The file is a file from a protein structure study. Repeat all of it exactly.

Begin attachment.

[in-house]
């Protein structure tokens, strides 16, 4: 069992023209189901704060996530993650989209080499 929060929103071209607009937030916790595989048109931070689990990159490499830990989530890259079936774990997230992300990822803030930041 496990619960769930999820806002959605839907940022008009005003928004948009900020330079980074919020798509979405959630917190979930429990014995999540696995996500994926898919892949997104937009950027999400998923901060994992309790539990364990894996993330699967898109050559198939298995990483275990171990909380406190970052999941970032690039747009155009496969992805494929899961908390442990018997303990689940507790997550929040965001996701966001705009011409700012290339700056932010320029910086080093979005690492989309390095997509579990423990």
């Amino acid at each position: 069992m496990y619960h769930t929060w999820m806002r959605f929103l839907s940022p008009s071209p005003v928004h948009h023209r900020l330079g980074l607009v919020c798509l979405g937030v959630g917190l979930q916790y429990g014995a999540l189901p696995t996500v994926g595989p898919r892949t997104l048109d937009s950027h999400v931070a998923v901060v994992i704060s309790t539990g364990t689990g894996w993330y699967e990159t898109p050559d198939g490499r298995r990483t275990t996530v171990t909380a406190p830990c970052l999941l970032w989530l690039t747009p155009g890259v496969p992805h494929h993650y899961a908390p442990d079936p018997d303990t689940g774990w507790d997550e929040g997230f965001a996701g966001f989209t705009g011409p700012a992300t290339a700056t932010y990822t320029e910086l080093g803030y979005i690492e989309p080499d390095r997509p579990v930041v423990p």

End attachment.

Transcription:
[in-house]
């Protein structure tokens, strides 16, 4: 069992023209189901704060996530993650989209080499 929060929103071209607009937030916790595989048109931070689990990159490499830990989530890259079936774990997230992300990822803030930041 496990619960769930999820806002959605839907940022008009005003928004948009900020330079980074919020798509979405959630917190979930429990014995999540696995996500994926898919892949997104937009950027999400998923901060994992309790539990364990894996993330699967898109050559198939298995990483275990171990909380406190970052999941970032690039747009155009496969992805494929899961908390442990018997303990689940507790997550929040965001996701966001705009011409700012290339700056932010320029910086080093979005690492989309390095997509579990423990």
């Amino acid at each position: 069992m496990y619960h769930t929060w999820m806002r959605f929103l839907s940022p008009s071209p005003v928004h948009h023209r900020l330079g980074l607009v919020c798509l979405g937030v959630g917190l979930q916790y429990g014995a999540l189901p696995t996500v994926g595989p898919r892949t997104l048109d937009s950027h999400v931070a998923v901060v994992i704060s309790t539990g364990t689990g894996w993330y699967e990159t898109p050559d198939g490499r298995r990483t275990t996530v171990t909380a406190p830990c970052l999941l970032w989530l690039t747009p155009g890259v496969p992805h494929h993650y899961a908390p442990d079936p018997d303990t689940g774990w507790d997550e929040g997230f965001a996701g966001f989209t705009g011409p700012a992300t290339a700056t932010y990822t320029e910086l080093g803030y979005i690492e989309p080499d390095r997509p579990v930041v423990p």